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Space between hives

5009 Views 30 Replies 13 Participants Last post by  Michael Bush
I'm adding a second hive this spring. The first hive is on a few cinder blocks and I like having it a little off the ground. I plan on placing the second hive near the first and would like to put both hives on planks running between cinder block risers, leaving space between the hives to place supers while I inspect, etc. I'm thinking of getting 6 1/2 foot planks so that I can comfortably place a hive near each end leaving a couple of feet in between. Any thoughts on this plan? Is the spacing adequate? Should I worry about drifting or robbing? I've read a little about marking hives with geometric designs or colors. It sounds intriguing but does it really matter?

As always...thanks!
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>But if your not moving hives for migratory needs, why have them slid up against each other?

Because some winters it hits -40 F. Most winters it hits -20 F. I think they are warmer up next to each other. On eight frame hives, this blocks the heat loss on 60% of the outside edges of the hives leaving only 40% of it exposed. I insulate the tops.
 

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I'm not saying they are all touching all the time, all year around. But I don't spend the work to try to separate them in the Spring unless having them together is in my way. Then they often end up somewhere between touching and about 4" apart or so.

I think it's probably a good idea to have some space for mating nucs. However I have trouble finding enough room to do so.
 

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> Nebraska's
record cold temperature, -27 degrees at Vinita NE,
happened back on February 13, 1905.

Actually according to Weather dot com:
http://www.weather.com/outlook/health/allergies/wxclimatology/monthly/graph/68366?from=36hr_bottomnav_allergies

The record low in Lincoln (near here) was -33 F in 1974. The record low in Western Nebraska where I used to live was -41 F in 1989. I had bees there then:
http://www.weather.com/outlook/health/allergies/wxclimatology/monthly/graph/USNE0328?from=36hr_bottomnav_allergies

Maybe you need a more up to date source for your numbers.
 

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Record lows by state:
"Nebraska -47 Feb. 12, 1899 Camp Clarke"
http://www.usatoday.com/weather/wcstates.htm
http://www.netstate.com/states/geography/ne_geography.htm
http://www.dennydavis.net/poemfiles/travelne.htm

Record low Oshkosh Nebraska in 1989 -47 F
http://www.factmonster.com/ipka/A0113527.html
http://www.weatherexplained.com/Vol-1/Record-Setting-Weather.html
http://www.infoplease.com/ipa/A0113527.html


"The climate is severely continental throughout Nebraska; a low of -40°F (-40°C) in the winter is not unusual"
http://www.bartleby.com/65/ne/Nebraska.html

Of course the temperature here (out in the country) is almost always several degrees colder than Lincoln because of the thermal effect of the city.
 

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Local feral survivors in eight frame medium boxes.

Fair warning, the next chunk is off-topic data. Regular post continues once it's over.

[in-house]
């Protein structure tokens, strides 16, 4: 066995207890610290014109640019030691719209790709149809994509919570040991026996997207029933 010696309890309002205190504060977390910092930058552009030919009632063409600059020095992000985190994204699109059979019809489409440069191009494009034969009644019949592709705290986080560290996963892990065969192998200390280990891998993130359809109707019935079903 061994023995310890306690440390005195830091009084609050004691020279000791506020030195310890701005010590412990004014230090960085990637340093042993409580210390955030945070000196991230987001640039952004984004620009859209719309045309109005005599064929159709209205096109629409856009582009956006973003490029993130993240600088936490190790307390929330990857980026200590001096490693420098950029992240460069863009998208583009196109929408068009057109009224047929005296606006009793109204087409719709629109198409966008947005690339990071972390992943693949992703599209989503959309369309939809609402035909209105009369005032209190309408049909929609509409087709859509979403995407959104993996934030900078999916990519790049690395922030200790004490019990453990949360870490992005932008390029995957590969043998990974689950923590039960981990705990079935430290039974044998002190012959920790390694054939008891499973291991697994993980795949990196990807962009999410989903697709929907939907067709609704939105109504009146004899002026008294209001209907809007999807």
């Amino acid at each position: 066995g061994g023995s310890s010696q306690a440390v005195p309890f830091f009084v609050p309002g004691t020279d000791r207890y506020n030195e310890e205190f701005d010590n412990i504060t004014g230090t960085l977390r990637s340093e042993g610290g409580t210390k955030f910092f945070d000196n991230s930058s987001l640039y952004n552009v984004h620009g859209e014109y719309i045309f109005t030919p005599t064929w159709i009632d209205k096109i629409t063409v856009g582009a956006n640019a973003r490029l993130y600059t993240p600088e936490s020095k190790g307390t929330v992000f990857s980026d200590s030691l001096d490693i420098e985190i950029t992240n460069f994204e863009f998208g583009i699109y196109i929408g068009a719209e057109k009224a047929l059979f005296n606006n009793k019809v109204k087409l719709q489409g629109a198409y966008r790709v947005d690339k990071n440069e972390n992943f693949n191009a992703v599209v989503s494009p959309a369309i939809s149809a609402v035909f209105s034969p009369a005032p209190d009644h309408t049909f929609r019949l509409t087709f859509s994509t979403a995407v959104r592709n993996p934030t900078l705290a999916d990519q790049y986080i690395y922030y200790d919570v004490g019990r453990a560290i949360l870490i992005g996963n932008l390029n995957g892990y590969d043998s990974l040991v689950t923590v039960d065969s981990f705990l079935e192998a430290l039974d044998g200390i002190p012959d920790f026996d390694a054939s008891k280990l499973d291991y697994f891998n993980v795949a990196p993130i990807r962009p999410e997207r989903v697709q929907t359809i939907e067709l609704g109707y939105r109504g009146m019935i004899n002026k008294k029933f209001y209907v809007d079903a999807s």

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>And thanks for the weather report, Mike
sorry to hear about the very unusual and
abnormal lows, hope they continue to crop
up only every century or so.

Interesting way to avoid admitting you quoted an erroneous number in order to disagree with my statement.

>>"The climate is severely continental throughout Nebraska; a low of -40°F (-40°C) in the winter is not unusual"
http://www.bartleby.com/65/ne/Nebraska.html

It seems to me they are saying precisely what I already said. Even to the exact degree F, and that it is not unusual. -47 F is every century or so. -40 F is not.

BTW I gave you too much credit. I assumed you merely had out of date information. As it turns out the -47 F record (-20 more than your quote) was set six years before the number you quoted and then matched about a century later. You really should get your facts straight before you correct people. As someone who has SEEN the thermometer at more than -40 F while I was IN the state of Nebraska, I actually wasn't making the number up off the top of my head (as you seem to have done, since -27 degrees at Vinita NE has NEVER been the record low in Nebraska) nor was I quoting things that happened a century ago as you now imply.

Why don't you just admit you were wrong? Wouldn't that be simpler?
 

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>Please straighten me out - I was under the impression that it didn't matter much whether it was 20 below or 20 above - that a healthy cluster with adequate resources would be just fine.

Heat loss is heat loss. Minimizing it helps a lot. Especially if they get stuck in one place with subzero temps and brood.

> My understanding that cluster survival problems are usually due to high humidity, disease stress or inadequate size. None of these have anything to do with ajoining or separated hives.

But a few degrees difference in temps can make the difference between being able to move to stores or not.

>I'd appreciate some more discussion on this as it affects how I may set up my new yard this summer.

It's irelevant in the summer. :)
 
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